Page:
Compression of the optic nerve causes slow, painless, progressive loss of vision.
Imaging of the optic nerve (usually by magnetic resonance imaging [MRI]) should be done to evaluate for a mass or tumor.
Treatment depends on the cause but often involves surgery.
Causes of Compressive Optic Neuropathy
There are a number of causes of compressive optic neuropathy that range from those that directly affect the eye socket (such as orbital tumors), those that originate in the brain (such as pituitary tumors), and those that are caused by inflammation (such as orbital pseudotumor) or other diseases (such as thyroid eye disease).
Symptoms of Compressive Optic Neuropathy
Compressive optic neuropathy from a tumor or mass usually causes slow, painless, progressive loss of vision. It usually affects one eye and typically affects central vision, except for tumors in the pituitary gland, which can compress the optic chiasm (where the optic nerves cross in the brain). If this happens, there is loss of peripheral vision in both eyes.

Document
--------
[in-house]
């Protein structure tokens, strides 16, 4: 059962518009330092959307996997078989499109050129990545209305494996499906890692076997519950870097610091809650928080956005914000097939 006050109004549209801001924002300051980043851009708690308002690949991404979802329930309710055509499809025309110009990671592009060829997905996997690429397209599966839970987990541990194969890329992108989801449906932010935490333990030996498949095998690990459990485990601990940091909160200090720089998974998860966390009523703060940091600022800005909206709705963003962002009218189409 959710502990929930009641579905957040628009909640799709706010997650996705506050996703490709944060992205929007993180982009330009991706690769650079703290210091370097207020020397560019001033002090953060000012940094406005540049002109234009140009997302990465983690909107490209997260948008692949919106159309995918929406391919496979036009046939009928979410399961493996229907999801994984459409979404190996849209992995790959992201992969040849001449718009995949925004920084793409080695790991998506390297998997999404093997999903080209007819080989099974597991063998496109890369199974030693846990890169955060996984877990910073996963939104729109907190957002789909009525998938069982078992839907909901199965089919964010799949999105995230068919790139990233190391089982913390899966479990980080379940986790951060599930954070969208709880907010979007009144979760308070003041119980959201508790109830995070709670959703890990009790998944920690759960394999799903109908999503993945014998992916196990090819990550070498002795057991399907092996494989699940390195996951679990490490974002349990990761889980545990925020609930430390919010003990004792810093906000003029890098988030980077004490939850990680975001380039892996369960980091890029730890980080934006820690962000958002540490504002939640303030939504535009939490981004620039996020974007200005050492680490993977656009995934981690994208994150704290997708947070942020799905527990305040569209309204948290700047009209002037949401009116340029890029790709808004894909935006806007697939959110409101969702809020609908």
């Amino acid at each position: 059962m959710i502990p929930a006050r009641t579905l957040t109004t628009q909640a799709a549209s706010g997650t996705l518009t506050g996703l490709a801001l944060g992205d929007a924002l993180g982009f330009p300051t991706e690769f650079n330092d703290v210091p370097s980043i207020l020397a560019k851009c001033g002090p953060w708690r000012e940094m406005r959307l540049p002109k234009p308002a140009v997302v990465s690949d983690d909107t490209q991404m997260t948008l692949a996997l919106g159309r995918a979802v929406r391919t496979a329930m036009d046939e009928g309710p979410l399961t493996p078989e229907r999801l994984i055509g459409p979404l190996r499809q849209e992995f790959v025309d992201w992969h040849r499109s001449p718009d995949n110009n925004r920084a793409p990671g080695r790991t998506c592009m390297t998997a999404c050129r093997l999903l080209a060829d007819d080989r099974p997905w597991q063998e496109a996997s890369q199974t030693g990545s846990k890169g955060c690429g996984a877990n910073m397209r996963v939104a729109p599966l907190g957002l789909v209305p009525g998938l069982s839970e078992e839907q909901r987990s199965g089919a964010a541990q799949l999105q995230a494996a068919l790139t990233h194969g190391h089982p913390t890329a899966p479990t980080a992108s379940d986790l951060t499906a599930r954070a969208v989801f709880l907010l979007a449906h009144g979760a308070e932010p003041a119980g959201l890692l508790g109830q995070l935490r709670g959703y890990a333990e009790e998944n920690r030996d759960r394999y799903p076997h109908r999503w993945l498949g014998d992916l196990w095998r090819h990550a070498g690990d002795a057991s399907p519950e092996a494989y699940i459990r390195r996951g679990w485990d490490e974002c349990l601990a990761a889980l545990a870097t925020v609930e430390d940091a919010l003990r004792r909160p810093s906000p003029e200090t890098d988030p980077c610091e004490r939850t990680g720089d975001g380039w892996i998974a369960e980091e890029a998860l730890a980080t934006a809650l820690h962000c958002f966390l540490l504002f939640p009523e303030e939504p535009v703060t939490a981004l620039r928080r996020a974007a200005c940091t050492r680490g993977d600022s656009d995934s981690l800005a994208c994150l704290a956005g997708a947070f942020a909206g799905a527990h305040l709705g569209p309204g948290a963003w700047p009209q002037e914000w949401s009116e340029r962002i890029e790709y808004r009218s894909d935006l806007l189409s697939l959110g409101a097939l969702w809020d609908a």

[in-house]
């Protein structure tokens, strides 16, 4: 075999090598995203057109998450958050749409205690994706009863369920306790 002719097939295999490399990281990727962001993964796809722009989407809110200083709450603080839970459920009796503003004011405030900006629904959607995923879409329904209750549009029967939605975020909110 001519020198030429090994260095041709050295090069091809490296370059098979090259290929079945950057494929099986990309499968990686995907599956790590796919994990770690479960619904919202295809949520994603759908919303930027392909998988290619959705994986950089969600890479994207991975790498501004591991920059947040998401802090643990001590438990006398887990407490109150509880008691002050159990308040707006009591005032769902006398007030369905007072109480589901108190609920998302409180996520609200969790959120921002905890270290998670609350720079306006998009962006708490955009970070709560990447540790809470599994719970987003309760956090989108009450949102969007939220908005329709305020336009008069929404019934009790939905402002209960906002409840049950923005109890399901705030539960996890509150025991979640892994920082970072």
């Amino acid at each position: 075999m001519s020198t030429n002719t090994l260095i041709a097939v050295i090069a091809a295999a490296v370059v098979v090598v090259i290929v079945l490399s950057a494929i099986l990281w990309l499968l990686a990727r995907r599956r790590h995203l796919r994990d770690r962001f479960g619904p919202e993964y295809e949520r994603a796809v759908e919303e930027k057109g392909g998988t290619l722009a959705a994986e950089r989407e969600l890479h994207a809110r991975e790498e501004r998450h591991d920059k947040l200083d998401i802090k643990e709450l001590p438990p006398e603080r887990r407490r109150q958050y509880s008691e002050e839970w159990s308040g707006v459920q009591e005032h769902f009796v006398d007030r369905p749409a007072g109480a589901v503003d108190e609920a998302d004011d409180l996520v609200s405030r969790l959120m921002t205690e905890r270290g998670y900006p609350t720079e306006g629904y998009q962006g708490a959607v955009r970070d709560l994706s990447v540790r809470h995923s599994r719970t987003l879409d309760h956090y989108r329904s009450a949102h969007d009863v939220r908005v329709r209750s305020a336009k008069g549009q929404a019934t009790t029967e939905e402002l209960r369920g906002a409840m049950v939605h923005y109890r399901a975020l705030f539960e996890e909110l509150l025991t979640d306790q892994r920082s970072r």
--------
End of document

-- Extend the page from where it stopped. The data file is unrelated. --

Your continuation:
Diagnosis of Compressive Optic Neuropathy
A doctor's evaluation
To diagnose compressive optic neuropathy, a doctor evaluates the person for vision loss and damage to the optic nerve. An eye doctor (optometrist or ophthalmologist) is often required to obtain visual fields and pictures of the optic nerve taken with a camera directed into the front of the eye. The optic nerve can be swollen, pale, or appear normal. Neuroimaging (usually magnetic resonance imaging [MRI] of the brain and orbits) is required to find any mass or tumor that is pressing on the optic nerve.
Treatment of Compressive Optic Neuropathy
Treatment depends on the cause of the compressive optic neuropathy. Usually surgery is required to remove the mass or make the mass smaller. Besides surgery, radiation is used for some tumors. Vision improves after surgery in some people.